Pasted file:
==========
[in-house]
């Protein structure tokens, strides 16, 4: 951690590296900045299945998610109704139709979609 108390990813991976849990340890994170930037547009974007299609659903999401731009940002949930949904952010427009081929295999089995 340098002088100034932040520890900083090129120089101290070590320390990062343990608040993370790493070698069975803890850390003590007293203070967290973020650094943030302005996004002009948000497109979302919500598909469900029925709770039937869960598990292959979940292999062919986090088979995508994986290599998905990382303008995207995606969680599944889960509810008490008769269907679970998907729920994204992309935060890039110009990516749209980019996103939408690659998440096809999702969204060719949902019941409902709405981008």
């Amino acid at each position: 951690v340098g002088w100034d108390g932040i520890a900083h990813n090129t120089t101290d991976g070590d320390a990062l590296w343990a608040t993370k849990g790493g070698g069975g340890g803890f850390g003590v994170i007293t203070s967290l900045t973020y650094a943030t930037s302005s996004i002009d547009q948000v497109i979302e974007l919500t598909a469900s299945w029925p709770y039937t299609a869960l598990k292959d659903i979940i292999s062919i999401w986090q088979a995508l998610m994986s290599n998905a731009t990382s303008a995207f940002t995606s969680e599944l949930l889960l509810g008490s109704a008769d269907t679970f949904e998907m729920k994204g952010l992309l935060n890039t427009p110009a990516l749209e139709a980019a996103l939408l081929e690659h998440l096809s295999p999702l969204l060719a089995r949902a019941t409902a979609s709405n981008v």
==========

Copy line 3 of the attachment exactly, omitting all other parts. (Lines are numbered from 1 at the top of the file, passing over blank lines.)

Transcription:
């Amino acid at each position: 951690v340098g002088w100034d108390g932040i520890a900083h990813n090129t120089t101290d991976g070590d320390a990062l590296w343990a608040t993370k849990g790493g070698g069975g340890g803890f850390g003590v994170i007293t203070s967290l900045t973020y650094a943030t930037s302005s996004i002009d547009q948000v497109i979302e974007l919500t598909a469900s299945w029925p709770y039937t299609a869960l598990k292959d659903i979940i292999s062919i999401w986090q088979a995508l998610m994986s290599n998905a731009t990382s303008a995207f940002t995606s969680e599944l949930l889960l509810g008490s109704a008769d269907t679970f949904e998907m729920k994204g952010l992309l935060n890039t427009p110009a990516l749209e139709a980019a996103l939408l081929e690659h998440l096809s295999p999702l969204l060719a089995r949902a019941t409902a979609s709405n981008v």